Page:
Money market funds
Regulation (EU) 2017/1131 on money market funds
WHAT IS THE AIM OF THE REGULATION?
It establishes EU-wide rules to make money market funds (MMFs)* more resilient and better able to withstand market shocks. It does so by ensuring uniform rules on prudential requirements, governance and transparency for managers of MMFs.
The legislation applies to all MMFs managed and/or marketed in the EU. There are 3 kinds:
-variable net asset value (VNAV), mainly depending on market fluctuations;
-public debt constant net asset value (CNAV), which try to maintain a fixed price for each share;
-low volatility net asset value (LVNAV) – a new category introduced as a viable alternative to CNAVs.
It requires MMFs to have sufficient liquid assets to meet any sudden withdrawal of investment:
-LVNAVs and CNAVs must hold at least 10% of assets that mature (i.e. to be repaid by the issuer) within 1 day and 30% that mature within 1 week;
-VNAVs need to hold at least 7.5% of assets that mature within 1 day and 15% within 1 week.
It introduces rules on portfolio diversification and valuation of assets. An MMF may invest no more than:
-5% of its assets in money market instruments issued by the same body;
-10% of its assets in deposits made with the same credit institutions;
-17.5% in other MMFs, to prevent circular investments.
The regulation sets:
-a 15% limit on reverse repurchase agreements* with the same counterparty;
-specific limits for covered bonds and deposits in the same credit institutions.
It prevents MMFs from receiving any financial help from other institutions, notably banks.
It also requires MMF fund managers to:
-apply prudent quality assessment procedures to potential investments;
-be aware of the activities of their investors;
-supply the appropriate surveillance information to the relevant authorities.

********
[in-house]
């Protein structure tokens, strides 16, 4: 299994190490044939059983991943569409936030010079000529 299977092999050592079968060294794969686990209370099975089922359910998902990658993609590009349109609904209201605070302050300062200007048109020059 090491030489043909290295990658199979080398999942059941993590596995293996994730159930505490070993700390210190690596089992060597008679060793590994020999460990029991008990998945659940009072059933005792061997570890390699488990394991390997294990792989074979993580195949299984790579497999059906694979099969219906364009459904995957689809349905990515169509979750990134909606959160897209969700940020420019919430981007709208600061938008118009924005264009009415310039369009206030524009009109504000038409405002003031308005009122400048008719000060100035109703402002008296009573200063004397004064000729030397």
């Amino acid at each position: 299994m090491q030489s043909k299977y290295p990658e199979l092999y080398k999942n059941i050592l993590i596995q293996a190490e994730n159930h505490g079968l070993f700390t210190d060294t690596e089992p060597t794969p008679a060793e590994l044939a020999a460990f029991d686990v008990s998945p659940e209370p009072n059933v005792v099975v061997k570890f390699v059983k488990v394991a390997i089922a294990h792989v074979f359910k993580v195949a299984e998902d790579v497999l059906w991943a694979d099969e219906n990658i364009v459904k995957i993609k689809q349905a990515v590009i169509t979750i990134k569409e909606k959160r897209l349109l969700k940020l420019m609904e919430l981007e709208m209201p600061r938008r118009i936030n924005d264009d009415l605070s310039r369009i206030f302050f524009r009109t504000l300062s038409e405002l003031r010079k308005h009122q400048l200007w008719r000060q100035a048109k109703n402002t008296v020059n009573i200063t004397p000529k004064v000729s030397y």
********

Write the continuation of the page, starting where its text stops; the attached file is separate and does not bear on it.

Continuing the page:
The European Commission must review the legislation by 21 July 2022.
FROM WHEN DOES THE REGULATION APPLY?
It applies from 21 July 2018, apart from some rules that apply from 20 July 2017 (Articles 11(4), 15(7), 22 and 37(4)).
Money market funds are mainly used as an alternative to bank deposits to invest excess cash for short periods of time. They enable investors to diversify their financial holdings, while allowing them to recover these at short notice. In the EU, the funds manage assets of some €1 trillion which are used to finance the real economy.
However, market turbulence, as seen in the 2007/2008 financial crisis, can lead to a run on funds. If large groups of investors start to withdraw their cash, potentially others across the EU follow, damaging the financial system.
For more information, see:
-Legislative history of Regulation (EU) 2017/1131 (European Commission)
-Money market funds (Consilium).
Regulation (EU) 2017/1131 of the European Parliament and of the Council of 14 June 2017 on money market funds (OJ L 169, 30.6.2017, pp. 8-45)
last update 31.01.2018
Deze samenvatting is overgenomen van EUR-Lex.Verordening (EU) 2017/1131 van het Europees Parlement en de Raad van 14 juni 2017 inzake geldmarktfondsen (Voor de EER relevante tekst. )